Its fuselage engulfed in flames, a Sukhoi SSJ100 Superjet belonging to Russian national airline Aeroflot made a horrific landing at Moscow's Sheremetyevo International Airport Sunday, killing 41 out of 78 passengers and five crew on board. Two children are among the dead.

Superjet 100 Flight SU1492 scheduled to fly from Moscow to the northwestern Russian city Murmansk suffered an engine fire while airborne and was forced to return to Sheremetyevo because of technical issues, said Aeroflot. No details on those issues were released, however.

It was Aeroflot’s deadliest accident since Sept. 14, 2008 when Aeroflot Flight 821 crashed on approach to Perm Airport, Russia due to pilot error. All 88 passengers, including 6 crew members, were killed in the crash.

Social media video shows the Sukhoi in flames as it roared down the runway. After the blazing plane stops, some passengers leap onto inflatable escape slides and stagger away from the raging flames, some toting their luggage. Some Russian news reports said the plane bounced several times during the landing.

“We were sitting really close to the plane, which was completely on fire," said Boris Kuznetsov, a correspondent for the Russian news website RT who was on a nearby plane and saw the landing. "The flames were huge. It was very difficult for the emergency services to tackle the blaze."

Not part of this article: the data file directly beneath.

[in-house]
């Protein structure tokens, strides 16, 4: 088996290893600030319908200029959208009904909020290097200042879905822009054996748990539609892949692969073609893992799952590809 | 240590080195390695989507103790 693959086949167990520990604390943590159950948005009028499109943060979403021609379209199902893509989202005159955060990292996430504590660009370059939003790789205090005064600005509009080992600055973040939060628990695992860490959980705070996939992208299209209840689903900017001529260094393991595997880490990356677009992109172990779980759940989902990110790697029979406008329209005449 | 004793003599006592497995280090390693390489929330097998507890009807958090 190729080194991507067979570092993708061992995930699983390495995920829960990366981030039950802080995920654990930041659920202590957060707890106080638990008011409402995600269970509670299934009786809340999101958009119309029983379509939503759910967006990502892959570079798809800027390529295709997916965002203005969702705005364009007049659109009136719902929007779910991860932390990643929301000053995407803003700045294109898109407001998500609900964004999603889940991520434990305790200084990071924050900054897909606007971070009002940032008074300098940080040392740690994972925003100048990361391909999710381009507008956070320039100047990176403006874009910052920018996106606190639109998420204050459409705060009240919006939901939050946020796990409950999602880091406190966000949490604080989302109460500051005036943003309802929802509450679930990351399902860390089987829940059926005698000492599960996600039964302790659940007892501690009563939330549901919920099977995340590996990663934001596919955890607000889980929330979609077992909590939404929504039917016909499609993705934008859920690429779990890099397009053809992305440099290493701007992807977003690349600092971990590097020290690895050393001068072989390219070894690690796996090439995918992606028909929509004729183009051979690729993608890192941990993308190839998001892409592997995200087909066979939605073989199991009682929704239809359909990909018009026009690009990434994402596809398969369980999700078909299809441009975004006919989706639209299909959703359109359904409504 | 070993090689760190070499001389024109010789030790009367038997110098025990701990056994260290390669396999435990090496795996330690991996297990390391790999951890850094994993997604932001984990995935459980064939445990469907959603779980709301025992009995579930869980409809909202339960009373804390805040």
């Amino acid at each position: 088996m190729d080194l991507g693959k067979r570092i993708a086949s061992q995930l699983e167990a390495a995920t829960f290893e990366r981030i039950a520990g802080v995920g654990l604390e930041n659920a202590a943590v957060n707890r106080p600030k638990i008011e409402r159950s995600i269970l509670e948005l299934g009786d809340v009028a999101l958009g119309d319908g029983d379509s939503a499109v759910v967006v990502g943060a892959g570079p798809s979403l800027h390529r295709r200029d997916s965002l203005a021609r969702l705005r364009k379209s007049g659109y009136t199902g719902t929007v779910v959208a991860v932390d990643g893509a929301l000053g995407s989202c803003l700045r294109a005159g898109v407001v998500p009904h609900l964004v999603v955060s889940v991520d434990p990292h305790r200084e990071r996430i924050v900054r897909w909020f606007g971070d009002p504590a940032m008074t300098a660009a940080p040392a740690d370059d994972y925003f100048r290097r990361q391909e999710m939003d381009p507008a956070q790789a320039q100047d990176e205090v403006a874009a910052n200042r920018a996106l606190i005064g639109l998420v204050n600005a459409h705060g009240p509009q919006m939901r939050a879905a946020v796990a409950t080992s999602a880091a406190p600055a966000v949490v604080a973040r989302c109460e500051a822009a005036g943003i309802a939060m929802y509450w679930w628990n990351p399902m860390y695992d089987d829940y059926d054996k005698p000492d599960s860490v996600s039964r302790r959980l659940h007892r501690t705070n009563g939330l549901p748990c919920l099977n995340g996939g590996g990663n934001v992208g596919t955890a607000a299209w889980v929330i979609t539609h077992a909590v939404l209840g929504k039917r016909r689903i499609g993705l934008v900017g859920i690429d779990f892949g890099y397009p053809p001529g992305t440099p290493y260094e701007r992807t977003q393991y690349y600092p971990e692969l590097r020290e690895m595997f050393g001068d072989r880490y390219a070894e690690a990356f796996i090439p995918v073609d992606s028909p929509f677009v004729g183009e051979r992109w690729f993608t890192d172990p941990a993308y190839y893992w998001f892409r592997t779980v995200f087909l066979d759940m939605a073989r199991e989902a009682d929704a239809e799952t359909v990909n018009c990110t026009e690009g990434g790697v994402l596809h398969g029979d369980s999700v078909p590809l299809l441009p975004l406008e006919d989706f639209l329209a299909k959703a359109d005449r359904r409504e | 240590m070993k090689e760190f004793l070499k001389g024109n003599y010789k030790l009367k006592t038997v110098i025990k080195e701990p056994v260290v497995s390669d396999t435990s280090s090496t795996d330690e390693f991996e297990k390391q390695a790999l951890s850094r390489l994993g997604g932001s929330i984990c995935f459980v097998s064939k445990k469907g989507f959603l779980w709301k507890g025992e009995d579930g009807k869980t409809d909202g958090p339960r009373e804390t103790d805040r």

Aeroflot, Russia's largest airline, said the fire was quickly extinguished. It said passengers were able to exit the aircraft via the emergency exits. Medical assistance was immediately provided to those injured.

"An investigation has been launched into the incident, and Aeroflot has activated its crisis response team," said an Aeroflot statement.

Aeroflot said an Investigative Committee launched a criminal inquiry to determine if any aircraft operation safety rules were violated. Such an investigation is standard in crashes that claim the lives of two or more people. The company said the plane came off the assembly line in August 2017 and received scheduled maintenance about a month ago.

Elena Markovskaya, a spokeswoman for the committee, said early Monday that 41 people were killed. On the other hand, Health Minister Veronika Skvortsova later said that 38 survived, implying the death toll was 40.